Tuesday, 1 August 2017

Tropical forests lose ability to store carbon

Scientists Warn of "Biological Annihilation" as Warming Reaches Levels Unseen for 115,000 Years

Aerial view of the Amazon, near Manaus, the capital of the Brazilian state of Amazonas.
Camp 41, Brazilian Amazon -- Less than 30 years ago, the Earth's tropical rainforests held the carbon equivalent of half of the entire atmosphere. But as atmospheric CO2 has escalated along with the deforestation of so much of the tropics, that is no longer the case. Nevertheless, carbon stored in tropical rainforests is still significant. According to NASA, "In the early 2000s, forests in the 75 tropical countries studied contained 247 billion tons of carbon. For perspective, about 10 billion tons of carbon is released annually to the atmosphere from combined fossil fuel burning and land use changes." This is one of the countless reasons why losing them would be catastrophic to life on Earth.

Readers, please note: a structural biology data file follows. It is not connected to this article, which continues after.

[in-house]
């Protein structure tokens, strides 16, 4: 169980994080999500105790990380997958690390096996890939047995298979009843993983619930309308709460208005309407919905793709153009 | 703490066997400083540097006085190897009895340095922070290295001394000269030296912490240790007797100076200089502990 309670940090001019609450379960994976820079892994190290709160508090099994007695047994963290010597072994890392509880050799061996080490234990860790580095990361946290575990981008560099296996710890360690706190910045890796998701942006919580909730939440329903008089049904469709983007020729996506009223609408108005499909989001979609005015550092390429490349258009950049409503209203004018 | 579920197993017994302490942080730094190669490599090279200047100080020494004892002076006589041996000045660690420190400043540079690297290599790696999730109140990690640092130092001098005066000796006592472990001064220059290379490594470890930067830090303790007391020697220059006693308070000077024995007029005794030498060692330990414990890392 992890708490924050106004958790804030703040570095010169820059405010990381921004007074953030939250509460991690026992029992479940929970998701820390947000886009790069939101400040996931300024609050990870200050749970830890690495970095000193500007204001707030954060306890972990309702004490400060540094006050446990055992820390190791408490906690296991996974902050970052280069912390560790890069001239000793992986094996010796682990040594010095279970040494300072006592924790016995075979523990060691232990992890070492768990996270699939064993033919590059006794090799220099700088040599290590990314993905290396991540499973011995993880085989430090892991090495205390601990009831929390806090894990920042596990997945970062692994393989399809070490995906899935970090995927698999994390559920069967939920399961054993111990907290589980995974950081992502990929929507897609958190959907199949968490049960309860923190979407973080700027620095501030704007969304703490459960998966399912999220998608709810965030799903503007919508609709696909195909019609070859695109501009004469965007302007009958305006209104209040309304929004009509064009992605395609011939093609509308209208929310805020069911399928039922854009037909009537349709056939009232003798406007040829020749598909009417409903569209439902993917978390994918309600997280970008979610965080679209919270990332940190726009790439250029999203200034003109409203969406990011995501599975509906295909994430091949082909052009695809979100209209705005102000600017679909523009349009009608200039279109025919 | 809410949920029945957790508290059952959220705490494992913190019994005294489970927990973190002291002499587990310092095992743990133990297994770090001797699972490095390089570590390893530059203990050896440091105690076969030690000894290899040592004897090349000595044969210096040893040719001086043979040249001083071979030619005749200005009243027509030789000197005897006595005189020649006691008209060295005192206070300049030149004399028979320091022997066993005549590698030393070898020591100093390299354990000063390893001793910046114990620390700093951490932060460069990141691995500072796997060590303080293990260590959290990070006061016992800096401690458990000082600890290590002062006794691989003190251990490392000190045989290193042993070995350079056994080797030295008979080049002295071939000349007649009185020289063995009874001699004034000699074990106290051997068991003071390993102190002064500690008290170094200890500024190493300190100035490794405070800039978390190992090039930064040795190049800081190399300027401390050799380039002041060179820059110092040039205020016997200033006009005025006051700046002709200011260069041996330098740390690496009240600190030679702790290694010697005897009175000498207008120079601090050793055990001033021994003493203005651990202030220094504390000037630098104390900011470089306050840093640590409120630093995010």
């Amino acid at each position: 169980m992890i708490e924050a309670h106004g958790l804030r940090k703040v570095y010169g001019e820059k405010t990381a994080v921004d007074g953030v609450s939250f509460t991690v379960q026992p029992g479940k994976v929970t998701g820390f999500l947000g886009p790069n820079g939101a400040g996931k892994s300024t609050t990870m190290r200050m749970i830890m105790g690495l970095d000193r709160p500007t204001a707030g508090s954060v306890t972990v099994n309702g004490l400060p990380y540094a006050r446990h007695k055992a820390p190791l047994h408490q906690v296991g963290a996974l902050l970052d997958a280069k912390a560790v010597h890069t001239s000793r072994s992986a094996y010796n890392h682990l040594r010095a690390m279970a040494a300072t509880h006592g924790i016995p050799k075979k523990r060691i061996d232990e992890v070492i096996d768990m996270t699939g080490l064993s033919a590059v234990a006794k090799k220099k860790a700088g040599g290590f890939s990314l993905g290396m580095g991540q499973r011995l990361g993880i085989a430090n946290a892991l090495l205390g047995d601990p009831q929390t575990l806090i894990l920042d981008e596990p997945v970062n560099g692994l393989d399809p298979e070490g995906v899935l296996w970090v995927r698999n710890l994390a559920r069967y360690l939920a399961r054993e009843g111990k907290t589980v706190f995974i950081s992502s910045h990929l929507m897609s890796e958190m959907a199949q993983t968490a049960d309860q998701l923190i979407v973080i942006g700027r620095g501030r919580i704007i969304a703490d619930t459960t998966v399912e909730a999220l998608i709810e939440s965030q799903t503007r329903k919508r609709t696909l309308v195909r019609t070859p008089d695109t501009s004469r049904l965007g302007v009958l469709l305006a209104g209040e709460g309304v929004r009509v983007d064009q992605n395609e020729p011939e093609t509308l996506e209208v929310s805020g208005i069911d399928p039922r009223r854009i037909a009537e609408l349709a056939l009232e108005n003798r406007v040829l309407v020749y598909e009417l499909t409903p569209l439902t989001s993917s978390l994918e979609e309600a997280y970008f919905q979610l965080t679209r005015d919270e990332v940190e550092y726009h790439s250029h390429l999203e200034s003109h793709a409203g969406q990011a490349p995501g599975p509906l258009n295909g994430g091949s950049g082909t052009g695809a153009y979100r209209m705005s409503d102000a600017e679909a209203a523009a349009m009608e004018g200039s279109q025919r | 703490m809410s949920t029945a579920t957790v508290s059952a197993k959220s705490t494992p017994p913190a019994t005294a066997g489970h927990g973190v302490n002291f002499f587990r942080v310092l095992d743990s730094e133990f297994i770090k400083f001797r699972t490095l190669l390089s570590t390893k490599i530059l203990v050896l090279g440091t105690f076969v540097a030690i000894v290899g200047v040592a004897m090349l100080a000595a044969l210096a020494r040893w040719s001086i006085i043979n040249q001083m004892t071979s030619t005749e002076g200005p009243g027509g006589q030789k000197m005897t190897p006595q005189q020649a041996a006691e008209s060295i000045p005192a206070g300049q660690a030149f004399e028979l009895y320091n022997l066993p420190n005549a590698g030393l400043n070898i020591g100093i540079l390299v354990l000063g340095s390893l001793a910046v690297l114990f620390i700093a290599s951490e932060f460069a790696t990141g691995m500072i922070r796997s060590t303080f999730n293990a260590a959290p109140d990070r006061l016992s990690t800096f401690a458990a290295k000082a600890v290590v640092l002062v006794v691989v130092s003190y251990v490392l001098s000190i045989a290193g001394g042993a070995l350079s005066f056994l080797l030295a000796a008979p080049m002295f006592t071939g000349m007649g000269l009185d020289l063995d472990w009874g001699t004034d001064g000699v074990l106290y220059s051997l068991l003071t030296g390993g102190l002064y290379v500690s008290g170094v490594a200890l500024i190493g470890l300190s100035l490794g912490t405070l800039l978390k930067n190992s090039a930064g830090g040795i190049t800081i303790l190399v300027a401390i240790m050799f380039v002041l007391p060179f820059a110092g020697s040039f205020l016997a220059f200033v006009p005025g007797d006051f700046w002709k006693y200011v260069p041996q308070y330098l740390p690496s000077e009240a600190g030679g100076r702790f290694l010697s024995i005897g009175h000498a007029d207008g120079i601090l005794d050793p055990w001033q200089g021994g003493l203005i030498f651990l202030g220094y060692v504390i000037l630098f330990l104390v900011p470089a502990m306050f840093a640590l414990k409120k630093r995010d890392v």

I'm writing this dispatch just having emerged from the heart of the Amazon, the most biodiverse place on the planet. I was fortunate enough to spend some time with Tom Lovejoy, known as the "Godfather of Biodiversity," at the famous Camp 41, which is filled with researchers and scientists. Throughout our conversations, Lovejoy emphasized the staggering amount of biological diversity in the Amazon, which has thousands upon thousands of species of trees, fish, birds, plants and astronomical numbers of insect species.

"We've only scratched the surface, and are discovering new species of birds all the time," said Lovejoy, who was the first person to use the term "biological diversity" in 1980 and made the first projection of global extinction rates in the "Global 2000 Report to the President" that same year.

To read the article GO HERE


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